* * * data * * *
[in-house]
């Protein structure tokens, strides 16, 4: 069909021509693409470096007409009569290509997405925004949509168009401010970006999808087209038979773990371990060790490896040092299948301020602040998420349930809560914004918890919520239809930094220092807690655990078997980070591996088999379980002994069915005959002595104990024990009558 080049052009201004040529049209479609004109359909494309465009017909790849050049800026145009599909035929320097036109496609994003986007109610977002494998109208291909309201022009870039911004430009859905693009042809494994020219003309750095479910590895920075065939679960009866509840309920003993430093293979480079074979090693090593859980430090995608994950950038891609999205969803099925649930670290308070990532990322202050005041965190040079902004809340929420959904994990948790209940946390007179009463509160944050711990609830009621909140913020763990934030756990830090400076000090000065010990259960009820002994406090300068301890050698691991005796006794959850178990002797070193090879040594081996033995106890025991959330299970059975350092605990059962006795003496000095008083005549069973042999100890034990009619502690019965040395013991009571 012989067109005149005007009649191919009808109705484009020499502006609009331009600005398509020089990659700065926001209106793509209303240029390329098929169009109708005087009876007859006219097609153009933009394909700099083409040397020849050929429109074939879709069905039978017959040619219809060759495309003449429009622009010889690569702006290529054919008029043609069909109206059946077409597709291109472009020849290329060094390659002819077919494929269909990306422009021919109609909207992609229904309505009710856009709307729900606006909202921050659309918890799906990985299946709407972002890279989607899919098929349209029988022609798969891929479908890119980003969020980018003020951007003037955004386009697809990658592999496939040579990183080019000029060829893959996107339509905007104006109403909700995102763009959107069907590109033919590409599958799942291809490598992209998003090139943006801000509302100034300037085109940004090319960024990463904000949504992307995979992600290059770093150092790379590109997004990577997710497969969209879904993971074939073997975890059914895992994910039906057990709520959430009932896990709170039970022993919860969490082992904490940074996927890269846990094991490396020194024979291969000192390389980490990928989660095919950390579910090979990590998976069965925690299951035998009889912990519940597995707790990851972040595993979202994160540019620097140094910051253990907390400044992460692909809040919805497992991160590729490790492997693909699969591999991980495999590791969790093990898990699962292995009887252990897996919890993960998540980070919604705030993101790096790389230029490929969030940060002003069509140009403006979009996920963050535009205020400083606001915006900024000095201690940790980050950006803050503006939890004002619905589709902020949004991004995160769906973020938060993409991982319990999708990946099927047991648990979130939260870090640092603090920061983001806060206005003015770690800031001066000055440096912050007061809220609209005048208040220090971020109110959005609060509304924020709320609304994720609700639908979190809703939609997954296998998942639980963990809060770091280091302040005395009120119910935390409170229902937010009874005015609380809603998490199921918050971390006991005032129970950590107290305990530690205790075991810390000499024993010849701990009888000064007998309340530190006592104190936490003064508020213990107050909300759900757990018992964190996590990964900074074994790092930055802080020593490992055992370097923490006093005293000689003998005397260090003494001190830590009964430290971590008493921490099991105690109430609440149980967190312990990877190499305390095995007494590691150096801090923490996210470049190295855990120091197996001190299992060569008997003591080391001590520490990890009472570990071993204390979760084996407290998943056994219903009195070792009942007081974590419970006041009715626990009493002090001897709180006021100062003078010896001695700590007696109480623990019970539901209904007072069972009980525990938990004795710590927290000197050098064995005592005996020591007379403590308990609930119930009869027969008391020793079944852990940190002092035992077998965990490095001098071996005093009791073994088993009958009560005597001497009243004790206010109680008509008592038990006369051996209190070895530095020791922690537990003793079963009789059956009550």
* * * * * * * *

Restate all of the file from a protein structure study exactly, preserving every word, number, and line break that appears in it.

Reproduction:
[in-house]
């Protein structure tokens, strides 16, 4: 069909021509693409470096007409009569290509997405925004949509168009401010970006999808087209038979773990371990060790490896040092299948301020602040998420349930809560914004918890919520239809930094220092807690655990078997980070591996088999379980002994069915005959002595104990024990009558 080049052009201004040529049209479609004109359909494309465009017909790849050049800026145009599909035929320097036109496609994003986007109610977002494998109208291909309201022009870039911004430009859905693009042809494994020219003309750095479910590895920075065939679960009866509840309920003993430093293979480079074979090693090593859980430090995608994950950038891609999205969803099925649930670290308070990532990322202050005041965190040079902004809340929420959904994990948790209940946390007179009463509160944050711990609830009621909140913020763990934030756990830090400076000090000065010990259960009820002994406090300068301890050698691991005796006794959850178990002797070193090879040594081996033995106890025991959330299970059975350092605990059962006795003496000095008083005549069973042999100890034990009619502690019965040395013991009571 012989067109005149005007009649191919009808109705484009020499502006609009331009600005398509020089990659700065926001209106793509209303240029390329098929169009109708005087009876007859006219097609153009933009394909700099083409040397020849050929429109074939879709069905039978017959040619219809060759495309003449429009622009010889690569702006290529054919008029043609069909109206059946077409597709291109472009020849290329060094390659002819077919494929269909990306422009021919109609909207992609229904309505009710856009709307729900606006909202921050659309918890799906990985299946709407972002890279989607899919098929349209029988022609798969891929479908890119980003969020980018003020951007003037955004386009697809990658592999496939040579990183080019000029060829893959996107339509905007104006109403909700995102763009959107069907590109033919590409599958799942291809490598992209998003090139943006801000509302100034300037085109940004090319960024990463904000949504992307995979992600290059770093150092790379590109997004990577997710497969969209879904993971074939073997975890059914895992994910039906057990709520959430009932896990709170039970022993919860969490082992904490940074996927890269846990094991490396020194024979291969000192390389980490990928989660095919950390579910090979990590998976069965925690299951035998009889912990519940597995707790990851972040595993979202994160540019620097140094910051253990907390400044992460692909809040919805497992991160590729490790492997693909699969591999991980495999590791969790093990898990699962292995009887252990897996919890993960998540980070919604705030993101790096790389230029490929969030940060002003069509140009403006979009996920963050535009205020400083606001915006900024000095201690940790980050950006803050503006939890004002619905589709902020949004991004995160769906973020938060993409991982319990999708990946099927047991648990979130939260870090640092603090920061983001806060206005003015770690800031001066000055440096912050007061809220609209005048208040220090971020109110959005609060509304924020709320609304994720609700639908979190809703939609997954296998998942639980963990809060770091280091302040005395009120119910935390409170229902937010009874005015609380809603998490199921918050971390006991005032129970950590107290305990530690205790075991810390000499024993010849701990009888000064007998309340530190006592104190936490003064508020213990107050909300759900757990018992964190996590990964900074074994790092930055802080020593490992055992370097923490006093005293000689003998005397260090003494001190830590009964430290971590008493921490099991105690109430609440149980967190312990990877190499305390095995007494590691150096801090923490996210470049190295855990120091197996001190299992060569008997003591080391001590520490990890009472570990071993204390979760084996407290998943056994219903009195070792009942007081974590419970006041009715626990009493002090001897709180006021100062003078010896001695700590007696109480623990019970539901209904007072069972009980525990938990004795710590927290000197050098064995005592005996020591007379403590308990609930119930009869027969008391020793079944852990940190002092035992077998965990490095001098071996005093009791073994088993009958009560005597001497009243004790206010109680008509008592038990006369051996209190070895530095020791922690537990003793079963009789059956009550």